I just bought a few spools in ecru, white and lilac. No idea if those are Gudebrod, I'll have to wait until they get to me.
And it's about time to thank you all for the huge amount of knowledge that I've found here on P-G, as well as for the impetus to knot. When Eli and I visited Pearl Paradise in 2007, Jeremy forced me to accept some untreated baroque Akoya. I had no idea then that one day I will be able to use them. Thank you Jeremy!
And on this happy note..... Jeremy, any left-overs like some time ago? Now I could use them !!!
Likely this silk thread will not be Gudebrod, unless it is the last of their stock, as the news articles say the bank foreclosed on this company the end of August 2010. Do let us know how the thread works for you, and what brand it is.
Ditto your remarks Nora,
And it's about time to thank you all for the huge amount of knowledge that I've found here on P-G, as well as for the impetus to knot.
Silly me. I was in a hurry and bought a spool of Gutermann polyester (obviously for sewing ). It was too thin for knotting. I didn't even bother returning it.
Vintagesuzanne on eBay has some Gudebrod spools of various colors and black in sizes D through FFF.
I found some pink in size F to reknot my Cortez strand at local store http://www.bigstoneinc.com/Gudebrod-...ols-c1935.html . Give them a call if you must have Gudebrod. Closed on weekends. They still have some Gudebrod spools in the shop when I was there a month ago. Spool price online is $8 (more expensive than Bellafindings' price ). Spool price in the store is $9.
The Gutermann that works for knotting is on the same size spool, but in the heavy duty section, and has fewer colors than the regular sewing thread. I have used it satisfactorily when I couldn't get the right color in silk.
I am just getting started knotting and have the sinking feeling that I've been doing this all wrong I've started with powerpro but got the 6lb (should have read all these threads from front to back and top to bottom before I started buying things!) line instead of the 20lb . Now most of the videos I have watched the demonstrator is using one thread that doubles back through the last three pearls, but the entire center part of the necklace is on one strand. Is that the way it's meant to be or is the line meant to go through doubled which would then quadruple on the three end pearls?? I'm sure this is explained in detail somewhere in the forums but I must have missed it! duh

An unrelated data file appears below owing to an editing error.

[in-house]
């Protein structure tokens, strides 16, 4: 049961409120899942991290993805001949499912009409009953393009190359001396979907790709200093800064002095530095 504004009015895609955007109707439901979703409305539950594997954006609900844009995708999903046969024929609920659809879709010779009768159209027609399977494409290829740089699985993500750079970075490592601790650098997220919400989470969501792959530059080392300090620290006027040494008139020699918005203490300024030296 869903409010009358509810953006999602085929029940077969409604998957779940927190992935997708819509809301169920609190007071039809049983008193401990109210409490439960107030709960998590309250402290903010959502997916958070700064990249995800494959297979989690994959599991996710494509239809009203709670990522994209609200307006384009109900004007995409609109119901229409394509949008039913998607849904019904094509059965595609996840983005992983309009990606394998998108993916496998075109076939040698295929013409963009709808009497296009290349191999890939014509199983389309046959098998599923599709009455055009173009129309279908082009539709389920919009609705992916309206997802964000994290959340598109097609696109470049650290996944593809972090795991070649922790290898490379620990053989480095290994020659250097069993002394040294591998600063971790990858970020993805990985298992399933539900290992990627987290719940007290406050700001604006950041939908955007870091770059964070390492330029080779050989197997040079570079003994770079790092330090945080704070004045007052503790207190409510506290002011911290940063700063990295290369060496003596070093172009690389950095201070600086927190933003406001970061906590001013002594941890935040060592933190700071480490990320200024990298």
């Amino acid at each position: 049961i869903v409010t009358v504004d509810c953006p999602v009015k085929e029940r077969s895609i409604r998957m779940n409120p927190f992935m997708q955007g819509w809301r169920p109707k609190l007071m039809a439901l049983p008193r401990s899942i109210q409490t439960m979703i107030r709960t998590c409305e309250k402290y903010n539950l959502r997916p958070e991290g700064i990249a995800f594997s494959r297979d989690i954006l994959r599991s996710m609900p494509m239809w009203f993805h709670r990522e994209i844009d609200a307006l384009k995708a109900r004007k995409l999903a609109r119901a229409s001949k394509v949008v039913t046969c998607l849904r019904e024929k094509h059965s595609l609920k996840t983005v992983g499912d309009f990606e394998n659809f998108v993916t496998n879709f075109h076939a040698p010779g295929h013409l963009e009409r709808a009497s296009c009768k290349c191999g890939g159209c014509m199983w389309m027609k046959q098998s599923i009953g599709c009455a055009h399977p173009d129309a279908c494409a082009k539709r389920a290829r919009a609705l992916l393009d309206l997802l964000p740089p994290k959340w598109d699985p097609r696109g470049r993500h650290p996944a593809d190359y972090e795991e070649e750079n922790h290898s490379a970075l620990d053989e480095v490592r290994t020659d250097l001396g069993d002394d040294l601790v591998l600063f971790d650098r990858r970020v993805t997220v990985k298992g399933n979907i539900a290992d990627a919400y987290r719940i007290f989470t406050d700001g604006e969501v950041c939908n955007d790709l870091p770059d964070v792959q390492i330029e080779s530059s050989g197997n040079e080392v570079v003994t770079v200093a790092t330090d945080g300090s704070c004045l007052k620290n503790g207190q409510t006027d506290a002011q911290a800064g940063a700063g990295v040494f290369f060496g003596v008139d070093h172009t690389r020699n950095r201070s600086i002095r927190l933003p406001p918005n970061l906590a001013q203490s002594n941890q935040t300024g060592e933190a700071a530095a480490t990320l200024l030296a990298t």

And, when using the wire to string..do you knot that as well? I have done so but wasnt sure if I was actually weakening the line by so doing. (I have only done this with the fine 49strand .013 wire and then hidden the knots under a bead)
This would be so much easier if I could watch someone do this lol !
Thanks, and thanks for taking the time to post so much great information for us beginners!!
My firm and myself have been stringing for over 50 year. I began when I flunked out of college in 62, (not 1862). I spent 1963 in Japan graduated and continued the company started buy my mother.
Genuine pearls (natural pearls belong on silk. You wouldn't set a diamond with brass why would you string natural pearls with wire. Silk weights for natural are "C"
some times you can find "B". It was noted in a past issue of Sewing the real characteristics of the different types of silk. Japanese silk has longer fibers and is truly "the best" . Their superior silk worms make superior silk. We use Tyre brand. Our use of "c" us very sporadic but we have stored in a closed drawer so there is little deterioration from sunlight and light. If you can't find silk fine enough you can back twist and remove one thread. We only tie off one end and sometimes you cane remove another thread at the second last pearl and come back and tie off. IF YOU TIE OFF AND GLUE DOWN ENDS DONT USE SUPER GLUE.
Cultured pearl holes are lots larger .8mm usually and "D" or "E" silk works fine.
We string with out any tools. Just clean hands and nails. Fake nails can be a problem.
Most synthetic thread is traded and does not Knot well. When worn it is crooked or wavy. A manufacture makes a synthetic thread , the name of which eludes me at this point, (strength ) it is pretty good to use with silk but does not know as easily.
There is a kevlar thread which is as strong as wire but unlike silk is nearly impossible to cut with a sizzors especially the cheap ones available to the pearl industry.
Beadlon and other covered steel products are suitable for long necklaces and the ends are secured with a number of methods.
Sizzors are another subject. Most cheap ones scratch the sides of the pearls.
I think crimping cultured pearls or natural pearls cheapens the product. But how much cheaper can it make a $3 necklace.
Would it be possible to put up some photos of your workroom and of some necklaces? You represent a fine old tradition and we would love to immortalize more of your work over here on this educational forum!